Negotiations/Interruptions: notes on new chapbooks
by women

by Sarah Anne Cox and Elizabeth Treadwell

Sarah Anne Cox

Elizabeth Treadwell

Juliet Clark. The Art of Walt Disney: New Concise Edition
(Damfino Productions, Berkeley, 1998)

Rachel Levitsky. Cartographies of Error
(Leroy, San Francisco, 1999)

Camille Martin. rogue embryo
(Lavender Ink, New Orleans, 1999)

Carol Mirakove. Wall
(Ixnay Press, Philadelphia, 1999)

Susan M. Schultz. Holding Patterns
(Wild Honey Press, Wray Co. Bricklow, Ireland, 1999)


ET: I have a question about writing I'm seeing and maybe also doing now. I tend to read narrative into everything, I'll admit, no matter how loose or opposed. My question is: how does -- if it does, sometimes! -- the layer ofautobiography (or passion/efficacy?) stand upon, within, or as a disruption to the questions of language? At the How2 launch party, Bob Gluck said something about a big emotion held (or did he say carried?) by the tiniest iceberg– of language, or of play. Or, of its construction. And how does the writer and his/her story or the story he/she is making up or retelling stand upon that precipice of language that is questioning and deconstructing or at least decombobulating itself as it goes along?

I found this question answered and/or articulated again in the Martin, Schultz and Levitsky books. Schultz in her knotty phraseologies and tightly wound lines with a feeling of imminence/immanence; Martin in her sprung words and loosely set "paragraphs" a traveler across page, geography,(perhaps a) youth.... I was especially taken with Levitsky's strain of particular humor (in all its definitions), a pop humor, some kind of genX (god help me) thing I could (god help me again) relate to, which seemed the true rather than the commercialized version. Forgive me, Rachel L., for perhaps this is a sin. Sarah Anne, can you help me?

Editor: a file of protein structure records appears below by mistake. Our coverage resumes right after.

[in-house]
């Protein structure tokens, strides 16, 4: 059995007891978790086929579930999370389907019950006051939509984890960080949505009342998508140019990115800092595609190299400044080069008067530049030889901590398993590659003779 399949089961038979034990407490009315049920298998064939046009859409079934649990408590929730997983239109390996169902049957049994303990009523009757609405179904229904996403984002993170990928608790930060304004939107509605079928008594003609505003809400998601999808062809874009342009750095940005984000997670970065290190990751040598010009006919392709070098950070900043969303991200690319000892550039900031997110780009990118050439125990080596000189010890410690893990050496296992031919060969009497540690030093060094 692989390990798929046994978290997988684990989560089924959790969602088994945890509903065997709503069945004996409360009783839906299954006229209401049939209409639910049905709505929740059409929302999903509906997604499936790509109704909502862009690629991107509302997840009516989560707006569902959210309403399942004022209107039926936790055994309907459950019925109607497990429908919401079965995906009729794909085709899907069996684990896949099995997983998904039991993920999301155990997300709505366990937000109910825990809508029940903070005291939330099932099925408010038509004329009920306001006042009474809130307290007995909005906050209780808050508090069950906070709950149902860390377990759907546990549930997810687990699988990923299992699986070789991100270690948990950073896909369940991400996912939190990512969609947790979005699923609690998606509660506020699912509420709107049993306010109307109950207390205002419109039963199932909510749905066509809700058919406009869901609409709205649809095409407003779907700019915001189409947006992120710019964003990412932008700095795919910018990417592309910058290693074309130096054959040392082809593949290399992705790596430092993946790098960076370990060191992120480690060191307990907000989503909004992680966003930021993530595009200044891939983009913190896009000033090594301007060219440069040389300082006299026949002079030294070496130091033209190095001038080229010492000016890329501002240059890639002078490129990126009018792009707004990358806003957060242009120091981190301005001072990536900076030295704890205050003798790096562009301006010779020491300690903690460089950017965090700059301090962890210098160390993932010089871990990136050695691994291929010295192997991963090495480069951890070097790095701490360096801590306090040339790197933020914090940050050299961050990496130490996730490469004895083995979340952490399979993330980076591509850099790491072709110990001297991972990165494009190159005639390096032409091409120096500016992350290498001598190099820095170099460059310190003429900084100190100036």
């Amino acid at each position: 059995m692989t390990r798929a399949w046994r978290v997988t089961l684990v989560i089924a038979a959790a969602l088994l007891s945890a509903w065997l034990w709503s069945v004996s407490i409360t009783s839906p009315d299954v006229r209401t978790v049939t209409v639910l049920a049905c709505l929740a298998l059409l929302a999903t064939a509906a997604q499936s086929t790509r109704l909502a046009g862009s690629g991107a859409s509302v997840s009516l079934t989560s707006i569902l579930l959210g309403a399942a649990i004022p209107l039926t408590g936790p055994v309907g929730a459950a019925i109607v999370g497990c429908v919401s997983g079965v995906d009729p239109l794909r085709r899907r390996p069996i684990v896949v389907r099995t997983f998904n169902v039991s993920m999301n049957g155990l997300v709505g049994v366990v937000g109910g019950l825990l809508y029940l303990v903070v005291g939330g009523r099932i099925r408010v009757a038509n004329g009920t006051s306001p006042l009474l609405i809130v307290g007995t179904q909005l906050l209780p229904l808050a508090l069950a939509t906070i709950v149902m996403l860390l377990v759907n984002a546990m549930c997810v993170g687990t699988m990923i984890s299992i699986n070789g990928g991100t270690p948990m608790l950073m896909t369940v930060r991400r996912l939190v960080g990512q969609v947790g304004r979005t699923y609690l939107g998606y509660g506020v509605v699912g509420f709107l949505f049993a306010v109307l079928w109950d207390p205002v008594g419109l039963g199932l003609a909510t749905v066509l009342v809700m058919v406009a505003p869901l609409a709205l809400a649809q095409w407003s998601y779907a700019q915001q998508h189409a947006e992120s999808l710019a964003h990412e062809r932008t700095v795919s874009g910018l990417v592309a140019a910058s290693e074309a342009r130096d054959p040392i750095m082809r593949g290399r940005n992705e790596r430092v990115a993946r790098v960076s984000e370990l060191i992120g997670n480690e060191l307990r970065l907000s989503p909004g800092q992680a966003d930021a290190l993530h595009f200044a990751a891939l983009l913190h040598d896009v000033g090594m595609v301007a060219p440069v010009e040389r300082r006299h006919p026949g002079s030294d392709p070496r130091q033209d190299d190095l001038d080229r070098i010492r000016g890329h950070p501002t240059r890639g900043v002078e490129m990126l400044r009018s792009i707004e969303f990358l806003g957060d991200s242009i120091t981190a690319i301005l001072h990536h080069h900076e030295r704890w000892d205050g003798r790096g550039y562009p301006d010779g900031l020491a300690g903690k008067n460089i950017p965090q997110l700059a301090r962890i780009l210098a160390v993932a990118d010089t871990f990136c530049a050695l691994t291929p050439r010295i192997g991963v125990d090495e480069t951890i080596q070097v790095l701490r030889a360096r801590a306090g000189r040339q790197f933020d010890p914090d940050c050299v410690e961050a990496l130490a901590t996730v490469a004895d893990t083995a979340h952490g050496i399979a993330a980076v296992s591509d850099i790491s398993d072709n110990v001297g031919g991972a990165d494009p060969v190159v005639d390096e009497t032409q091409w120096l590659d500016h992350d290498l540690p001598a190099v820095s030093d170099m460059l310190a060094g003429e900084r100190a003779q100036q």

SAC: I totally agree with you about the Schultz. I really got the feeling while reading it that I was witnessing a struggle of someone trying to free themselves of the too many words/too many turns of phrase/ too much said in/of the world. It made me wonder if writing isn't just about expressing the desire to speak what can't spoken. Schultz' book (and Martin's too) reads as one long line with no place for you to stop or end. The words are relentless as though they cannot stop themselves. It keeps coming at you which makes it more anxious and less cozy than Levitsky's.

There is something about it that really gives me the side arm elbow as in: You are here in this diner, this party, this car, too. Which I think relates to your comment about relating to the "genX"-ness of it. I like the way her thinking about mapping expands. It feels like a journey, "They are searching for the masculine- told it will reveal itself in odd numbers;" That comes from the poem "Ithaka/Catorce" which I thought was brilliant. So many openings and different ways of thinking about cartographies.

ET: Along with my question is a worry and doubt in reading and writing that the questioning of questioning of questioning, frankly, nauseum (& surely I'm guilty of it sometimes) of language-story-history-pursuit/objective/subjective can be too present, overbearing itself and somehow static really then, not moving. Also I think it can or may be important to bring in languages that are not read languages, but heard languages, and to bring them in not as objects but as sounds, not as landscape but as bridges....